Saudi Arabia sells global assets to pay off debts


The Corona pandemic has caused heavy losses to Saudi investments (Getty)

The Saudi Public Investment Fund (the sovereign fund) revealed the sale of its shares in major international companies, most of which are American, and the reduction of its contributions to other entities, in a new step that shows the Kingdom selling global assets in order to pay off debts and reduce the deep losses incurred by them, due to the repercussions of the new Corona virus pandemic on international markets.

And the US Securities and Exchange Commission announced that the Saudi sovereign fund has given up its stakes in the American companies Boeing, the aircraft giant, Qualcomm specializing in the field of communications systems, Breadcom operating in the field of semiconductors and wireless communications, the Starbucks coffee chain, Pfizer for pharmaceuticals, Facebook, Walt Disney Entertainment, IBM Technology, Bank of America, Citigroup Banking Group, as well as British Petroleum and French oil companies Total.

Likewise, the fund reduced its stake in Cisco Systems of American Technology by 53.5% to 5.8 million shares, and in the shares of the American Berkshire Hathaway Group, which owns a variety of companies, by 49% to 218,778 shares, and in Candian Natural Resources, by 43.1% to 17.1. One million shares.

The fund indicated that it had repaid a $ 10 billion loan it had raised last year, 2019, pointing to a study of its current and future foreign investment options.

The Corona pandemic has increased the financial pressure on Saudi Arabia, as it caused heavy losses to foreign investments that Crown Prince Mohammed bin Salman has adopted in recent years.

According to a statement issued by the Minister of Finance, Muhammad Al-Jadaan, last June, the Kingdom transferred a total of $ 40 billion from foreign reserves with the Saudi Arabian Monetary Agency to finance investments to the Public Investment Fund, in March and April, without giving further details. On the transfers, which he said took place “exceptionally”.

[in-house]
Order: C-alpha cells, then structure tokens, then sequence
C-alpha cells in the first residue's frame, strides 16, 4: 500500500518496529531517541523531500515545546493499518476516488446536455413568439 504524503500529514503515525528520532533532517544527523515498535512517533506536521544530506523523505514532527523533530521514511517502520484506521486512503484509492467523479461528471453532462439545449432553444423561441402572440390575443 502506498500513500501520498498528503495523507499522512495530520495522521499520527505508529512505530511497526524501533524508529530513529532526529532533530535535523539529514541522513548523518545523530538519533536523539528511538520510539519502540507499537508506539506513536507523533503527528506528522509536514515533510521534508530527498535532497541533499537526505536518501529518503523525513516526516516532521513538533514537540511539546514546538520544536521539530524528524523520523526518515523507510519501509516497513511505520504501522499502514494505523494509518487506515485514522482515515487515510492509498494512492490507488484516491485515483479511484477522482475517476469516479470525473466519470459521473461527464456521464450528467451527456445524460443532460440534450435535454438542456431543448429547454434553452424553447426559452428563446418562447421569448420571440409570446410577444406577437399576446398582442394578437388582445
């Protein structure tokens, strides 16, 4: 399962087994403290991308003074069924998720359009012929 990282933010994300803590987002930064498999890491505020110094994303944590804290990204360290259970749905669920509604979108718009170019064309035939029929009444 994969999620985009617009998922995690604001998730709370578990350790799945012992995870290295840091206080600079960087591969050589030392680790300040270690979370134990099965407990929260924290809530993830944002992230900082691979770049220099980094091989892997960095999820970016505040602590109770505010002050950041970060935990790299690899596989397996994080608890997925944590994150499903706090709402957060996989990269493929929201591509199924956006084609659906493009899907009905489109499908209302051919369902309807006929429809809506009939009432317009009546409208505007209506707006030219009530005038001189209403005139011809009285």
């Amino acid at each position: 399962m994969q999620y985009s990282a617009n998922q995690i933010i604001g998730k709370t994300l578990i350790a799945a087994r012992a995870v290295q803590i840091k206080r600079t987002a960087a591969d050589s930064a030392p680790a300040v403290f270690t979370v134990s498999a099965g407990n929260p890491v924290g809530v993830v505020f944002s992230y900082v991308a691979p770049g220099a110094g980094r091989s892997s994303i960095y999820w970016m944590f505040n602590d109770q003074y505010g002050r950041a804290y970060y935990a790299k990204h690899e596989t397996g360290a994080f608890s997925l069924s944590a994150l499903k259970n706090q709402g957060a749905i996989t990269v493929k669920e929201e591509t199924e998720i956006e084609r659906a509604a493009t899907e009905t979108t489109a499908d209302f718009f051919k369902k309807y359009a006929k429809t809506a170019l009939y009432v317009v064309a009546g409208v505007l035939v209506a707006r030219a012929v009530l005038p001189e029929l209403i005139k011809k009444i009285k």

The Japanese Softbank Group reported, on May 18, that it recorded an annual operating loss of 1.9 trillion yen ($ 18 billion) in its giant Vision Fund, in which Saudi Arabia contributes a large share of nearly half, indicating the decline in the fund’s investments in the technology sector. Below the cost, the group recorded its biggest losses ever.

A vision fund was opened in November 2016 by the Saudi crown prince and Masayoshi Son, president of SoftBank Group. In May 2017, the fund became the largest direct investment fund, after raising more than $ 93 billion, of which about $ 45 billion came from Saudi Arabia. The UAE investment fund, Mubadala, also contributes to it.

In a report on May 17, the American “New York Times” reported that the Corona pandemic and the collapse of oil prices had negative effects on the aspirations and big dreams that bin Salman was planning.

Fund withdrawals to cover losses and fill the kingdom’s financial deficit were not limited to selling contributions to international companies, withdrawals from cash reserves and borrowing locally and internationally, but also extended to reducing investment in American debt instruments, in which Saudi Arabia is the largest investment in the Gulf states.

Data issued by the US Treasury Department showed that Saudi Arabia reduced its possession of treasury bonds by the end of last May, to $ 123.5 billion, compared to $ 184.4 billion in February.


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